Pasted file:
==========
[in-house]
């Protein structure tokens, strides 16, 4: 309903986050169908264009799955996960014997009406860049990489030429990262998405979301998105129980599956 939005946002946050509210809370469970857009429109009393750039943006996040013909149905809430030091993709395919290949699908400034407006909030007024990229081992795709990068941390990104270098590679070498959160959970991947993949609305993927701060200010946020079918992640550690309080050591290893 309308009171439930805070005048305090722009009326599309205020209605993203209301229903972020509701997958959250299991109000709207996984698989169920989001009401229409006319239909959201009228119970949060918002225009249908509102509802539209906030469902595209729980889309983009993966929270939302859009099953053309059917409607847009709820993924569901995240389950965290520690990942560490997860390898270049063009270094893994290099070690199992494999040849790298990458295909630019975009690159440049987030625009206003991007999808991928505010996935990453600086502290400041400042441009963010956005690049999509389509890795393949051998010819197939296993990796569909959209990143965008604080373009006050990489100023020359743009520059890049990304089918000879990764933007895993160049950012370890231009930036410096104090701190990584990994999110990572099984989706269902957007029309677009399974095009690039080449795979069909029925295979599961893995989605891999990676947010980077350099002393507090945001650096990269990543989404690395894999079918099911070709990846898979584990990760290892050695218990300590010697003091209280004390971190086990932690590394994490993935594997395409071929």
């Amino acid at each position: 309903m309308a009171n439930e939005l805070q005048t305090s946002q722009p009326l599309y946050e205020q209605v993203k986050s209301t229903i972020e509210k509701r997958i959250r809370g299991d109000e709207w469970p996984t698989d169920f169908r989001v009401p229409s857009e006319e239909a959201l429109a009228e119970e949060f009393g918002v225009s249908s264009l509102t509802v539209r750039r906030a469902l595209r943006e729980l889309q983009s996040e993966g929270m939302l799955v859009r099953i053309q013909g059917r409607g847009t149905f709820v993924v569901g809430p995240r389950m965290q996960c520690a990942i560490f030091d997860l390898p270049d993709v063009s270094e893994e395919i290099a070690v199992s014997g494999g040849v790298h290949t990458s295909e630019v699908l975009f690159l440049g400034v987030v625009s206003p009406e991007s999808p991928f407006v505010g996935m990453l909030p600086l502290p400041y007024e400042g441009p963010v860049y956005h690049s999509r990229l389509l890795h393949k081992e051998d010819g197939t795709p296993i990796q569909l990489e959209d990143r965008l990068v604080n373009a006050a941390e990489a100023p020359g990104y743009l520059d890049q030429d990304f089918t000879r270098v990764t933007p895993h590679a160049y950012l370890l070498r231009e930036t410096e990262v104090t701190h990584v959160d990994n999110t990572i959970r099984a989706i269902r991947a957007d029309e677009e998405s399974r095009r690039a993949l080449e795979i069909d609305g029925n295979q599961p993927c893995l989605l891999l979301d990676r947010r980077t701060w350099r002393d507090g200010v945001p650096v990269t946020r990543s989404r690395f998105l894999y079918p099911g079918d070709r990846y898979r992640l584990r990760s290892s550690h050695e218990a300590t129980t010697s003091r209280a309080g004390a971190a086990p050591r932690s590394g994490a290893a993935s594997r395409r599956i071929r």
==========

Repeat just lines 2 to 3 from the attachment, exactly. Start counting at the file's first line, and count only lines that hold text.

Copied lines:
């Protein structure tokens, strides 16, 4: 309903986050169908264009799955996960014997009406860049990489030429990262998405979301998105129980599956 939005946002946050509210809370469970857009429109009393750039943006996040013909149905809430030091993709395919290949699908400034407006909030007024990229081992795709990068941390990104270098590679070498959160959970991947993949609305993927701060200010946020079918992640550690309080050591290893 309308009171439930805070005048305090722009009326599309205020209605993203209301229903972020509701997958959250299991109000709207996984698989169920989001009401229409006319239909959201009228119970949060918002225009249908509102509802539209906030469902595209729980889309983009993966929270939302859009099953053309059917409607847009709820993924569901995240389950965290520690990942560490997860390898270049063009270094893994290099070690199992494999040849790298990458295909630019975009690159440049987030625009206003991007999808991928505010996935990453600086502290400041400042441009963010956005690049999509389509890795393949051998010819197939296993990796569909959209990143965008604080373009006050990489100023020359743009520059890049990304089918000879990764933007895993160049950012370890231009930036410096104090701190990584990994999110990572099984989706269902957007029309677009399974095009690039080449795979069909029925295979599961893995989605891999990676947010980077350099002393507090945001650096990269990543989404690395894999079918099911070709990846898979584990990760290892050695218990300590010697003091209280004390971190086990932690590394994490993935594997395409071929």
């Amino acid at each position: 309903m309308a009171n439930e939005l805070q005048t305090s946002q722009p009326l599309y946050e205020q209605v993203k986050s209301t229903i972020e509210k509701r997958i959250r809370g299991d109000e709207w469970p996984t698989d169920f169908r989001v009401p229409s857009e006319e239909a959201l429109a009228e119970e949060f009393g918002v225009s249908s264009l509102t509802v539209r750039r906030a469902l595209r943006e729980l889309q983009s996040e993966g929270m939302l799955v859009r099953i053309q013909g059917r409607g847009t149905f709820v993924v569901g809430p995240r389950m965290q996960c520690a990942i560490f030091d997860l390898p270049d993709v063009s270094e893994e395919i290099a070690v199992s014997g494999g040849v790298h290949t990458s295909e630019v699908l975009f690159l440049g400034v987030v625009s206003p009406e991007s999808p991928f407006v505010g996935m990453l909030p600086l502290p400041y007024e400042g441009p963010v860049y956005h690049s999509r990229l389509l890795h393949k081992e051998d010819g197939t795709p296993i990796q569909l990489e959209d990143r965008l990068v604080n373009a006050a941390e990489a100023p020359g990104y743009l520059d890049q030429d990304f089918t000879r270098v990764t933007p895993h590679a160049y950012l370890l070498r231009e930036t410096e990262v104090t701190h990584v959160d990994n999110t990572i959970r099984a989706i269902r991947a957007d029309e677009e998405s399974r095009r690039a993949l080449e795979i069909d609305g029925n295979q599961p993927c893995l989605l891999l979301d990676r947010r980077t701060w350099r002393d507090g200010v945001p650096v990269t946020r990543s989404r690395f998105l894999y079918p099911g079918d070709r990846y898979r992640l584990r990760s290892s550690h050695e218990a300590t129980t010697s003091r209280a309080g004390a971190a086990p050591r932690s590394g994490a290893a993935s594997r395409r599956i071929r």